(HORSEHEADS, N.Y.) – Trailblazers PAC, the organization that endorses candidates from any political party running for local-level office who 100% disclose their campaign funds and follow a higher standard than law requires, has found examples of campaign donations at the hyper-local level that far exceed the scale of donations at federal and state levels.
Campaign finance laws generally allow higher-dollar contributions in contests with larger populations. New York election law allows a person or organization to contribute up to $65,100 (for a primary plus a general election) toward the campaign of a candidate running for a statewide office like Governor, Attorney General, or Comptroller, and up to $19,300 to a State Senate candidate. In contrast, New York law generally caps a single person or organization at donating $2,000 (for a primary plus a general election) to candidates in most of New York’s villages, cities, and towns (with more allowed in municipal districts with larger populations).
It seems reasonable to allow larger contributions in a race for Governor — where the candidate is seeking votes from a population of about 12.7 million voters — than, for example, in a race for Village Trustee in Fairport, a Monroe County suburb of Rochester with just under four thousand (4000) voters, or a race for Town Councilperson in Brookhaven, a town in Suffolk County (Long Island) with around 18,000 voters per council district.
Yet calculated another way, the money into a Village Trustee race swamps the maximum contribution to a statewide campaign. A donor who “maxes out” by giving $2000 in a village of 4000 voters is giving 50 cents ($0.50) to sway each voter in the district, while the law prevents donors to a statewide candidate to giving more than one-third-of-one-cent ($0.003) per voter.
In other words, a maximum donation to a candidate in the Village of Fairport has 72 times the impact on voters as maximum donation in a New York statewide race. If New York were to allow donations to higher-level candidates with the same impact that local-level donations have, then a single person or organization would be allowed to donate over $6.5 million to a candidate for Governor, almost 100 times more than the current statewide limit.
In local-level races, a donor can spend much less, with exponentially greater impact. When an expensive zoning decision is on a municipality’s table, it may be cheaper for a corporation to make multiple small-dollar campaign donations.
In review of campaign finance data available through the New York State Board of Elections,Trailblazers PAC has found examples of local-level donations by companies with business before the municipality (data available in the attached spreadsheet):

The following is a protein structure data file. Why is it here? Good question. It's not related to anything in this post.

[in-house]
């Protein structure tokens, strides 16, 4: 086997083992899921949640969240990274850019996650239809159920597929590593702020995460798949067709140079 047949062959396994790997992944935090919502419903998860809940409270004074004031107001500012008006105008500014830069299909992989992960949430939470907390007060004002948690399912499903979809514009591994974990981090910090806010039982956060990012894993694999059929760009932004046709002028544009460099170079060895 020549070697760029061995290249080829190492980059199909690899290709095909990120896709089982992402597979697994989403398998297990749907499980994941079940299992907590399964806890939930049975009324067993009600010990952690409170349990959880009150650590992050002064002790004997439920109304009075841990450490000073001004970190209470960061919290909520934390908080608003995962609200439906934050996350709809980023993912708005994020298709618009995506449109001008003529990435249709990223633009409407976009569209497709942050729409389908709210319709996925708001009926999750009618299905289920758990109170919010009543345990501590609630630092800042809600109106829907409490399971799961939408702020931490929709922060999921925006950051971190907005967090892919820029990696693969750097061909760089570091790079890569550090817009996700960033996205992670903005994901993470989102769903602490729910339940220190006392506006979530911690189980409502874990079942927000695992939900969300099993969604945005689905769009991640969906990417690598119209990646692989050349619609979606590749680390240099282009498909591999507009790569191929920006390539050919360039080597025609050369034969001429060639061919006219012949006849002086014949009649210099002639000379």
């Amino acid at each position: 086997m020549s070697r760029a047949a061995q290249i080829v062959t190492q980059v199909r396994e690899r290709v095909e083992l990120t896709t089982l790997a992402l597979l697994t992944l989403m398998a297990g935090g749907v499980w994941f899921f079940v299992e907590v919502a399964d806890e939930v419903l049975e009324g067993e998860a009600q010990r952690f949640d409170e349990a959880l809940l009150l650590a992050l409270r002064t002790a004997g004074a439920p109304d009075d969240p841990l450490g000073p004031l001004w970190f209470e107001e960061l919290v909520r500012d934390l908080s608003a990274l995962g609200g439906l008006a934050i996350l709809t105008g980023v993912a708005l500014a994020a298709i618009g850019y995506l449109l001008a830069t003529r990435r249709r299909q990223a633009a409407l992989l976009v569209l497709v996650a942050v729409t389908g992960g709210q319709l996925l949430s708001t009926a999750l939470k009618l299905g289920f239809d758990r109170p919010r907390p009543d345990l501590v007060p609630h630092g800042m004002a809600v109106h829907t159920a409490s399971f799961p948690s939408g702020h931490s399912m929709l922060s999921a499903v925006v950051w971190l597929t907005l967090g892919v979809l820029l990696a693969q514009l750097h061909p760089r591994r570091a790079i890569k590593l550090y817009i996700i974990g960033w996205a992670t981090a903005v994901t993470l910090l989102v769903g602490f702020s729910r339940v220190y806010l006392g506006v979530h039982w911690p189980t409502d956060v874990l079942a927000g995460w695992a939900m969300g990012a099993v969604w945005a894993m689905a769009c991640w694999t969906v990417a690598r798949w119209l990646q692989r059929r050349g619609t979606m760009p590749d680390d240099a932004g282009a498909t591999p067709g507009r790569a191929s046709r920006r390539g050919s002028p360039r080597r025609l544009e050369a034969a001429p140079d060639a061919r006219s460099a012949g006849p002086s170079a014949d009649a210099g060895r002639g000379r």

- Verizon: In 2017, Verizon (based in NYC and incorporated in Delaware) contributed $3,500 to the Perinton (the town containing Fairport) Republican Housekeeping Committee. Since 2015, Verizon’s donations in Monroe County have been exclusively to Republican campaigns. Before 2015, the bulk of Monroe County donations went to Democratic campaigns and committees. (See this article about business before the Perinton Town Board: http://perinton.org/news/verizon-cell-phone-tower-update and see this Rochester Democrat & Chronicle article about Verizon’s earlier business in Pittsford: https://www.democratandchronicle.com/story/news/local/communities/2018/04/09/pittsford-planning-board-votes-yes-verizon-cell-tower/501360002/.) More generally, from 2000 through 2018, Verizon donated over $4.1 million to elections across New York State. About one-in-ten dollars ($397,998) has gone to campaigns or political committees that target races at the county level and below.
- Caithness: Since 2006, the Manhattan-based company, Caithness Energy, has donated $81,070 to local-level contests in Suffolk County (Long Island), of which $49,545 went to campaigns and committees in the town of Brookhaven. The Suffolk County donations are about three-fourths of the total $118,588.80 that Caithness has donated to elections in New York, with the remaining one-fourth going mostly to higher-level candidates that intersect with Suffolk County. (See this Newsday article about Caithness’s business before the Brookhaven Town Board: https://www.newsday.com/long-island/suffolk/caithness-power-plant-1.19807866)
- Waste Management: Over the last 15 years, more than one million dollars has been reported donated from Waste Management (based in Houston, TX) and its subsidiaries to campaigns and committees across New York State. A full one-third of that ($329,746) went to local-level campaigns and committees in Monroe County. The other two-thirds of Waste Management’s donations went to state-level campaigns and committees, or to local-level campaigns or committees in various of New York’s other 61 counties. (See this Rochester Democrat & Chronicle article for background on Waste Management’s business in Monroe County: https://www.democratandchronicle.com/story/news/local/communities/2018/08/15/high-acres-landfill-sued-over-foul-odors-and-noise-perinton-and-macedon/997257002/ and see this Rochester Democrat & Chronicle article for background on negotiations with the Monroe County Town of Perinton: https://www.democratandchronicle.com/story/news/local/communities/2018/09/19/high-acres-and-perinton-reach-new-agreement-changes-testing-waste-management/1356704002/
In local elections, what may seem like small dollars in the cacophony of donor influence can go a long way. Local-level campaigns often work with total budgets of only a few thousand dollars, and when half of that comes from a single donor, that’s big money in politics.